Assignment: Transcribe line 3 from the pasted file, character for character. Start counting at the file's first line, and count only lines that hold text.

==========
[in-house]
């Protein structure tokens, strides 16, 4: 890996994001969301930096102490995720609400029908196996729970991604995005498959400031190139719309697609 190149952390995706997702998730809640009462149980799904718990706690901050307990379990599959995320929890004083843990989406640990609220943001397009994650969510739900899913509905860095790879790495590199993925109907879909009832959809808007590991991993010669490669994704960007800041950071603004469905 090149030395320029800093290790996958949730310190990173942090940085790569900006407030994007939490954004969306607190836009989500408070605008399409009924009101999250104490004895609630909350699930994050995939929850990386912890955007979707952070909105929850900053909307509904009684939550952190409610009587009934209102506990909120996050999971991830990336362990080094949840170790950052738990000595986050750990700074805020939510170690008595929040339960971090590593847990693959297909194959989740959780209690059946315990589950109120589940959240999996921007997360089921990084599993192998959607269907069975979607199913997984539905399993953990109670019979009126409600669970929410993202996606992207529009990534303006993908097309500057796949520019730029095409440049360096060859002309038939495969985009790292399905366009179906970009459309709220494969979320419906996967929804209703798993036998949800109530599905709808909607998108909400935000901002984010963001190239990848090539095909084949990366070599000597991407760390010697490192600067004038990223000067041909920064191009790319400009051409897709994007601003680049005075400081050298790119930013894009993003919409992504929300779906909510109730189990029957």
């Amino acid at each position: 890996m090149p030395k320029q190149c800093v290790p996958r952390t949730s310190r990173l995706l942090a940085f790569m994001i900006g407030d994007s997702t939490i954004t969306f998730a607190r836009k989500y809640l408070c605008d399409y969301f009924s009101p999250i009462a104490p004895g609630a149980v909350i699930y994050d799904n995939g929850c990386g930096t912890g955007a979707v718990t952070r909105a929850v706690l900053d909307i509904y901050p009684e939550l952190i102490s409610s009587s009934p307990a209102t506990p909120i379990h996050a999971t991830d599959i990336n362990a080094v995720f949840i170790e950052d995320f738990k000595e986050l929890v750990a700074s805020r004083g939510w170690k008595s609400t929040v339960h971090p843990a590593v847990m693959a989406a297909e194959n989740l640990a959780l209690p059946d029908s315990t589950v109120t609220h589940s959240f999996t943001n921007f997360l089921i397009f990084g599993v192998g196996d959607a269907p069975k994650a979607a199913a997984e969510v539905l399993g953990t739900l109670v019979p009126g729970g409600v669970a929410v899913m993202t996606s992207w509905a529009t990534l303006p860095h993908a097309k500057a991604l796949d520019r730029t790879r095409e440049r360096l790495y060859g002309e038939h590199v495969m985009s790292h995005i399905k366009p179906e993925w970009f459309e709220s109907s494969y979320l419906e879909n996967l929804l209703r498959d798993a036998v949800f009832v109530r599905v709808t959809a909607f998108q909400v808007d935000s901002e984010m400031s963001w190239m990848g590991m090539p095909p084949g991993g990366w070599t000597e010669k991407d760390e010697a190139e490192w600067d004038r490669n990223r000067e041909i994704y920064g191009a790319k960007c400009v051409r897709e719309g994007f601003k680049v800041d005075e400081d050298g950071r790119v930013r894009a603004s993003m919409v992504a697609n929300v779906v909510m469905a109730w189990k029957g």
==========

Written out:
């Amino acid at each position: 890996m090149p030395k320029q190149c800093v290790p996958r952390t949730s310190r990173l995706l942090a940085f790569m994001i900006g407030d994007s997702t939490i954004t969306f998730a607190r836009k989500y809640l408070c605008d399409y969301f009924s009101p999250i009462a104490p004895g609630a149980v909350i699930y994050d799904n995939g929850c990386g930096t912890g955007a979707v718990t952070r909105a929850v706690l900053d909307i509904y901050p009684e939550l952190i102490s409610s009587s009934p307990a209102t506990p909120i379990h996050a999971t991830d599959i990336n362990a080094v995720f949840i170790e950052d995320f738990k000595e986050l929890v750990a700074s805020r004083g939510w170690k008595s609400t929040v339960h971090p843990a590593v847990m693959a989406a297909e194959n989740l640990a959780l209690p059946d029908s315990t589950v109120t609220h589940s959240f999996t943001n921007f997360l089921i397009f990084g599993v192998g196996d959607a269907p069975k994650a979607a199913a997984e969510v539905l399993g953990t739900l109670v019979p009126g729970g409600v669970a929410v899913m993202t996606s992207w509905a529009t990534l303006p860095h993908a097309k500057a991604l796949d520019r730029t790879r095409e440049r360096l790495y060859g002309e038939h590199v495969m985009s790292h995005i399905k366009p179906e993925w970009f459309e709220s109907s494969y979320l419906e879909n996967l929804l209703r498959d798993a036998v949800f009832v109530r599905v709808t959809a909607f998108q909400v808007d935000s901002e984010m400031s963001w190239m990848g590991m090539p095909p084949g991993g990366w070599t000597e010669k991407d760390e010697a190139e490192w600067d004038r490669n990223r000067e041909i994704y920064g191009a790319k960007c400009v051409r897709e719309g994007f601003k680049v800041d005075e400081d050298g950071r790119v930013r894009a603004s993003m919409v992504a697609n929300v779906v909510m469905a109730w189990k029957g």